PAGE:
Is Your Instagram Destroying the Environment?

The striking peak and glowing tent caught my eye, but it was the caption that made me look twice: “…don’t worry, this was higher & further from the lake than it looks…you may only camp in established sites along this trail…this was one of the better ones.” Why did @bobaumgartner feel the need to point out that the tent in his spectacular shot wasn’t actually three feet from the mirror-smooth lake water? Because Leave No Trace ethics say to try to camp in established sites, usually at least 200 feet away from a lake or stream. The idea is to minimize water pollution and lower the visual impact for other people in the area who might also want to enjoy the backcountry scenery.

Obviously the title of this article is meant to grab your attention, which sometimes I find annoying and click-baity, but this author brings up a fanstastic point; something that even I haven't thought about in the past.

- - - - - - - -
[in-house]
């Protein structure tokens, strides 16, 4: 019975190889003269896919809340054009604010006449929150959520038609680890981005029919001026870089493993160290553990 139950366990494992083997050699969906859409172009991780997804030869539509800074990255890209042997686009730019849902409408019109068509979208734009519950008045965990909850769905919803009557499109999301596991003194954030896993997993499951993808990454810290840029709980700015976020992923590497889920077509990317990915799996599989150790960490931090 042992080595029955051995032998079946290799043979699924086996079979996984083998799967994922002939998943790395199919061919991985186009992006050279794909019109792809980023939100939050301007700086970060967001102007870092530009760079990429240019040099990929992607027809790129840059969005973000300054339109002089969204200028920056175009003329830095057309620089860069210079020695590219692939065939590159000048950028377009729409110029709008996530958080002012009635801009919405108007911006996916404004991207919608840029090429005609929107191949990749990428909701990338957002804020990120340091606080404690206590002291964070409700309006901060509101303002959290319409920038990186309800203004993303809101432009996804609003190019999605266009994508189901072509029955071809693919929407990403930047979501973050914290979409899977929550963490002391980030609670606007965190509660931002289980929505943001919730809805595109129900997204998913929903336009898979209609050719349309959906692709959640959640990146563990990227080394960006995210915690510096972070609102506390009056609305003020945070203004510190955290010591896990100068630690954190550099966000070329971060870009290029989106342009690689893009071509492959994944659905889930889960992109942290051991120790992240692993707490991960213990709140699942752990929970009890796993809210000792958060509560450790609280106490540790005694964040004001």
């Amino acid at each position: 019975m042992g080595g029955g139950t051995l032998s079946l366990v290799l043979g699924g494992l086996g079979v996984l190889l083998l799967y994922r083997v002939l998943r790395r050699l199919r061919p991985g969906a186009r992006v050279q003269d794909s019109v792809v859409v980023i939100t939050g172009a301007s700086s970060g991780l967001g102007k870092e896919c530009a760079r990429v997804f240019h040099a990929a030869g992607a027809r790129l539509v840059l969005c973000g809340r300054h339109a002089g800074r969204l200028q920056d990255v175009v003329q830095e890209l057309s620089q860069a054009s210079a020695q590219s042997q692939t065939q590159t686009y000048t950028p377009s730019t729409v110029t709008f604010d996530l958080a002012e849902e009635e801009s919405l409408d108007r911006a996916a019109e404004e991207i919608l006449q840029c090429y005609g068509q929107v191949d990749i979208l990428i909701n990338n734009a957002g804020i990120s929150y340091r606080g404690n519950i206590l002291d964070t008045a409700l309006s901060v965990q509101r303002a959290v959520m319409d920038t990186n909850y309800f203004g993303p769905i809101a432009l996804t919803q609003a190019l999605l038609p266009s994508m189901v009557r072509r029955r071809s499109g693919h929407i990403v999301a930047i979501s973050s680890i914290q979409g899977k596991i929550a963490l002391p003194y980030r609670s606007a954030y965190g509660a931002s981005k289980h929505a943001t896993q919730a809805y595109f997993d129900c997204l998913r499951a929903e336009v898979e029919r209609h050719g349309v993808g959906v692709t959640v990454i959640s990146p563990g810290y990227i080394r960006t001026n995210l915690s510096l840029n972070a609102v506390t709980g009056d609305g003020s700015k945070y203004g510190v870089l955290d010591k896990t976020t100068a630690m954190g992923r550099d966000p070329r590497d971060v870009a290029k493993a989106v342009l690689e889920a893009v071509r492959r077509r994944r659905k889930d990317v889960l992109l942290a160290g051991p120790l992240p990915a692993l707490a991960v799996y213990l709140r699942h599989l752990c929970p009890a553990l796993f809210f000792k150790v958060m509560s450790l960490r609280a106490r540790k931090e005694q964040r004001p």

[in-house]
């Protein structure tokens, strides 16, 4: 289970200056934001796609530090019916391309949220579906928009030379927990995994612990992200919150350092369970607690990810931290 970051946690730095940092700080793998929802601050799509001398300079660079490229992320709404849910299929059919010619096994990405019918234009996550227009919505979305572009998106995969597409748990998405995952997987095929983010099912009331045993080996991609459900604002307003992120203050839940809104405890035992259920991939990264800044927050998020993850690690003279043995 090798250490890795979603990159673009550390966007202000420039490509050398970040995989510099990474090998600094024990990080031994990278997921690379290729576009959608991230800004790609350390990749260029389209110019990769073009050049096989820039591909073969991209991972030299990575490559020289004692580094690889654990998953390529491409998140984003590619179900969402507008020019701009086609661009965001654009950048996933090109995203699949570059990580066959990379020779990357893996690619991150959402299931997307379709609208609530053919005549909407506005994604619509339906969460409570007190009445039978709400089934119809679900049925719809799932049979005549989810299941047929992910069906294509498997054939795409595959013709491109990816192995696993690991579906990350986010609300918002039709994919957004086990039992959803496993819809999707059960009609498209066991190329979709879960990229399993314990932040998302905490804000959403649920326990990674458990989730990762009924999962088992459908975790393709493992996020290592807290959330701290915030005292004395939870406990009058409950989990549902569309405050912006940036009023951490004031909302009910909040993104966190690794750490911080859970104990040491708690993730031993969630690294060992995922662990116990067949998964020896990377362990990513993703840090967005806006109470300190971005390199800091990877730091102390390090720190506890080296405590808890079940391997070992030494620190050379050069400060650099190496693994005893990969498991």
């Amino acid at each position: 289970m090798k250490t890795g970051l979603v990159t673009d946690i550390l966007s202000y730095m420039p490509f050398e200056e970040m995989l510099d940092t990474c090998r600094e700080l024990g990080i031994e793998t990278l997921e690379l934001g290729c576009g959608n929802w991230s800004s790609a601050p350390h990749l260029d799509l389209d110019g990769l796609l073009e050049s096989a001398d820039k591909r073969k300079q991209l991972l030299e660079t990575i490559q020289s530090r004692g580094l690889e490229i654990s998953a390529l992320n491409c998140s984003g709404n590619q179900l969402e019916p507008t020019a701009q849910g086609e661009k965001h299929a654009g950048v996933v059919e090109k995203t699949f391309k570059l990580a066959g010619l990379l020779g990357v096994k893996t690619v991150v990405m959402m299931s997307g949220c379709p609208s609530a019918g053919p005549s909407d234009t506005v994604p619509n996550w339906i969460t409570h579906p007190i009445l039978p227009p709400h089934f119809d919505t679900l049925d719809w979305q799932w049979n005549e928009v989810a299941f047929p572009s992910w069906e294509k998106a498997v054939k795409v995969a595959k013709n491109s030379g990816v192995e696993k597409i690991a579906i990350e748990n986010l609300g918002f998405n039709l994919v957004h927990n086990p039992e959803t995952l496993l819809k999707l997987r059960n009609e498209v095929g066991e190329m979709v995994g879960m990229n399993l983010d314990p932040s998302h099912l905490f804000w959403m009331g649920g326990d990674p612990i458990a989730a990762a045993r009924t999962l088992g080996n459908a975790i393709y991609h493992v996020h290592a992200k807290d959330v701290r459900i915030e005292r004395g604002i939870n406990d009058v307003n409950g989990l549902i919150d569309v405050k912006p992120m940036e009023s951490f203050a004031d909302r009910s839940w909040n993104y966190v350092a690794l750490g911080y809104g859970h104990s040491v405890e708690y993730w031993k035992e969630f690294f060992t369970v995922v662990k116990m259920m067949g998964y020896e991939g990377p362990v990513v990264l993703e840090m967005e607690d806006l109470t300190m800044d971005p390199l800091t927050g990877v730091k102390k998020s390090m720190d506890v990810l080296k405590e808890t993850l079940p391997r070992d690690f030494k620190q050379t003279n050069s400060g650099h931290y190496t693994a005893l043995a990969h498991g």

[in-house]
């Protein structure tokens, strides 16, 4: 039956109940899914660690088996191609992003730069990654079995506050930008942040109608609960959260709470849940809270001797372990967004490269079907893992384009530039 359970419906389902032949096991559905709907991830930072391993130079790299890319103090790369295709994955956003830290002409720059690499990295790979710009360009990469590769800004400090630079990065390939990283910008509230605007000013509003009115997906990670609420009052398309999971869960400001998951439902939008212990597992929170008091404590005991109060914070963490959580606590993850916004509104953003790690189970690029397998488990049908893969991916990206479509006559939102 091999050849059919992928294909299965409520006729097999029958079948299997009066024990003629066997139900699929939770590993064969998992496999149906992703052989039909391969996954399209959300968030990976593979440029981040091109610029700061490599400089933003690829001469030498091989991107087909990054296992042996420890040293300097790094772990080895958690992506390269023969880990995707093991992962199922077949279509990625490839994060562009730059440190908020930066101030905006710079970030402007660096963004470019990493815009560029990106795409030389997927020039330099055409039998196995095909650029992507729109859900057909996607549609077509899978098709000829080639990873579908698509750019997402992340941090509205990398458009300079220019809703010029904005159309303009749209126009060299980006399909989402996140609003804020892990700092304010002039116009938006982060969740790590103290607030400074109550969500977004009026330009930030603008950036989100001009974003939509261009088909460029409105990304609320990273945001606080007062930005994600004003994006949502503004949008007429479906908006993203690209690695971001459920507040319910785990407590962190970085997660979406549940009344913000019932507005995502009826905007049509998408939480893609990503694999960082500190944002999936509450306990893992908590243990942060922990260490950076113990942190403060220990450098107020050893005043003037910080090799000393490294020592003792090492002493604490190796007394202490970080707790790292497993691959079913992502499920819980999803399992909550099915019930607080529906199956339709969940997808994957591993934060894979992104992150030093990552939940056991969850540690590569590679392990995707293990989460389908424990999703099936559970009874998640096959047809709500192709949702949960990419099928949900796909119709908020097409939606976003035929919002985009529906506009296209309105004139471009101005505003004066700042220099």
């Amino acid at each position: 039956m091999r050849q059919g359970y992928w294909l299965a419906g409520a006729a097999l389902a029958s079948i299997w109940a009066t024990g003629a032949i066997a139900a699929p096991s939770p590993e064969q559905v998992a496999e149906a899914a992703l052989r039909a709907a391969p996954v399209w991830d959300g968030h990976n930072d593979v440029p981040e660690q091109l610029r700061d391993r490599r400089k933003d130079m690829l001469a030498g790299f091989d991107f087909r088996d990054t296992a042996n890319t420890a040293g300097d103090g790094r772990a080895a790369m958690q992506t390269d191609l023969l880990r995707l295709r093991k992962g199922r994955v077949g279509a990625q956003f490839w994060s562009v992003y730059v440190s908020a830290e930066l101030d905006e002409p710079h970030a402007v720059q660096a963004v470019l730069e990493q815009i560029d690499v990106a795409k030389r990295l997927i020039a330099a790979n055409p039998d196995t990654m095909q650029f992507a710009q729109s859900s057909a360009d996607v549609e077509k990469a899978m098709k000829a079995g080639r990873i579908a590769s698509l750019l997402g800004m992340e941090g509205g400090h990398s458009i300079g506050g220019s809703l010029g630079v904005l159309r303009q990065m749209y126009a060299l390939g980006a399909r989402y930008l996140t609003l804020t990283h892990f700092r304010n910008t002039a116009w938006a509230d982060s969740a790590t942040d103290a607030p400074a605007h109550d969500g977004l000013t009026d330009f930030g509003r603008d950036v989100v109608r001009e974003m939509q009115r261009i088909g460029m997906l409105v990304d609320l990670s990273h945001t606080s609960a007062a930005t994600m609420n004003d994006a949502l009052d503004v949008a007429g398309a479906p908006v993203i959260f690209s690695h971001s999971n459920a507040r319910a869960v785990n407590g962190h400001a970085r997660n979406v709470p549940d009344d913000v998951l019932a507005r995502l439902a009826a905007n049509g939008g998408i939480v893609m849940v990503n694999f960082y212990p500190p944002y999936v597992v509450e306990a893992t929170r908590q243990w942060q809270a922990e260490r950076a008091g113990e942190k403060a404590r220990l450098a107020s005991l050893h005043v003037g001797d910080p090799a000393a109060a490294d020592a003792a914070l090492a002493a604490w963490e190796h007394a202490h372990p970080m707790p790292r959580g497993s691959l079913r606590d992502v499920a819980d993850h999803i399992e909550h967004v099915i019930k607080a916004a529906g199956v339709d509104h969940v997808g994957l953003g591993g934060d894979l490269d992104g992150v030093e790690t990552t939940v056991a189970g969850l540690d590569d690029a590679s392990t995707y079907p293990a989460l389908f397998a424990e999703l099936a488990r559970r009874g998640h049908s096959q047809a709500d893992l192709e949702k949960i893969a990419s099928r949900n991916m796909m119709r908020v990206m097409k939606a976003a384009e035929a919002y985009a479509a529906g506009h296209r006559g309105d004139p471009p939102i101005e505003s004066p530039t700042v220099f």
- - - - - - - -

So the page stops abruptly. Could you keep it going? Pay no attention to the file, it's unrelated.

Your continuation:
Out in the wilderness, we enjoy feeling free—it can be tough to want to “live by the rules.”...We want The Most Epic Tent Site On Earth for our photo, whether or not it’s an already established, or Leave No Trace, site.

While I think that she is casting a pretty wide net, as I'd like to believe that most outdoorsy types are LNT aware, she brings an important point to the forefront of our thoughts with this article. THINK before you ACT. Especially in the increasingly delicate outdoors.

It’s up to all of us to protect those photo-worthy spots, and I’m realizing that sometimes even a single footprint makes a difference.

Is Your Instagram Destroying the Evnironment?